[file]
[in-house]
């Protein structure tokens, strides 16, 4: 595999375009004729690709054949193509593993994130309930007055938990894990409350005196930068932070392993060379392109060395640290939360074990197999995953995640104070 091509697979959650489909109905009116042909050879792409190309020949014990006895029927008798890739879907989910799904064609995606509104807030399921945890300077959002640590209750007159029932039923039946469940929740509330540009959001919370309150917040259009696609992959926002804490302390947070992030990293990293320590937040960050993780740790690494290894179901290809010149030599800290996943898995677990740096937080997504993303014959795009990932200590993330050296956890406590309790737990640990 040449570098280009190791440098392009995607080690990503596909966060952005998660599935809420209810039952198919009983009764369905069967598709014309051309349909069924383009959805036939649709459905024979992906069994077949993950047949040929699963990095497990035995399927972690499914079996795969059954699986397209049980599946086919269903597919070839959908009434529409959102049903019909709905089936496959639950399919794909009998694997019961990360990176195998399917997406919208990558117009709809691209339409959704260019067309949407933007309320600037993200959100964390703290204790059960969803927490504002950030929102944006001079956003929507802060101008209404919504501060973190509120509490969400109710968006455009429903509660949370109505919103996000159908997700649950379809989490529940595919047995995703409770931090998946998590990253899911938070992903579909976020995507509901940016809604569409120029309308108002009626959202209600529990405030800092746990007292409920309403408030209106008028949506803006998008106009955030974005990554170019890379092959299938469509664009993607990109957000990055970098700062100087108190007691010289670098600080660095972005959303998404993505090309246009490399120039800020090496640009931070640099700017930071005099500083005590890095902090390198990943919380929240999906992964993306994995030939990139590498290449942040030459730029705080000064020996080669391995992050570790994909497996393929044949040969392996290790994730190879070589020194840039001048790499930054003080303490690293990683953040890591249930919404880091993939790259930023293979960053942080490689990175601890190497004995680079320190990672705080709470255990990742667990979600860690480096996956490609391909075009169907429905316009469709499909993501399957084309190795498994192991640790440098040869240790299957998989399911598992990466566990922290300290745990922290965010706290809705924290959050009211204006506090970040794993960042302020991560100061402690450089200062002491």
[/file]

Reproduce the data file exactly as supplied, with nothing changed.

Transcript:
[in-house]
């Protein structure tokens, strides 16, 4: 595999375009004729690709054949193509593993994130309930007055938990894990409350005196930068932070392993060379392109060395640290939360074990197999995953995640104070 091509697979959650489909109905009116042909050879792409190309020949014990006895029927008798890739879907989910799904064609995606509104807030399921945890300077959002640590209750007159029932039923039946469940929740509330540009959001919370309150917040259009696609992959926002804490302390947070992030990293990293320590937040960050993780740790690494290894179901290809010149030599800290996943898995677990740096937080997504993303014959795009990932200590993330050296956890406590309790737990640990 040449570098280009190791440098392009995607080690990503596909966060952005998660599935809420209810039952198919009983009764369905069967598709014309051309349909069924383009959805036939649709459905024979992906069994077949993950047949040929699963990095497990035995399927972690499914079996795969059954699986397209049980599946086919269903597919070839959908009434529409959102049903019909709905089936496959639950399919794909009998694997019961990360990176195998399917997406919208990558117009709809691209339409959704260019067309949407933007309320600037993200959100964390703290204790059960969803927490504002950030929102944006001079956003929507802060101008209404919504501060973190509120509490969400109710968006455009429903509660949370109505919103996000159908997700649950379809989490529940595919047995995703409770931090998946998590990253899911938070992903579909976020995507509901940016809604569409120029309308108002009626959202209600529990405030800092746990007292409920309403408030209106008028949506803006998008106009955030974005990554170019890379092959299938469509664009993607990109957000990055970098700062100087108190007691010289670098600080660095972005959303998404993505090309246009490399120039800020090496640009931070640099700017930071005099500083005590890095902090390198990943919380929240999906992964993306994995030939990139590498290449942040030459730029705080000064020996080669391995992050570790994909497996393929044949040969392996290790994730190879070589020194840039001048790499930054003080303490690293990683953040890591249930919404880091993939790259930023293979960053942080490689990175601890190497004995680079320190990672705080709470255990990742667990979600860690480096996956490609391909075009169907429905316009469709499909993501399957084309190795498994192991640790440098040869240790299957998989399911598992990466566990922290300290745990922290965010706290809705924290959050009211204006506090970040794993960042302020991560100061402690450089200062002491």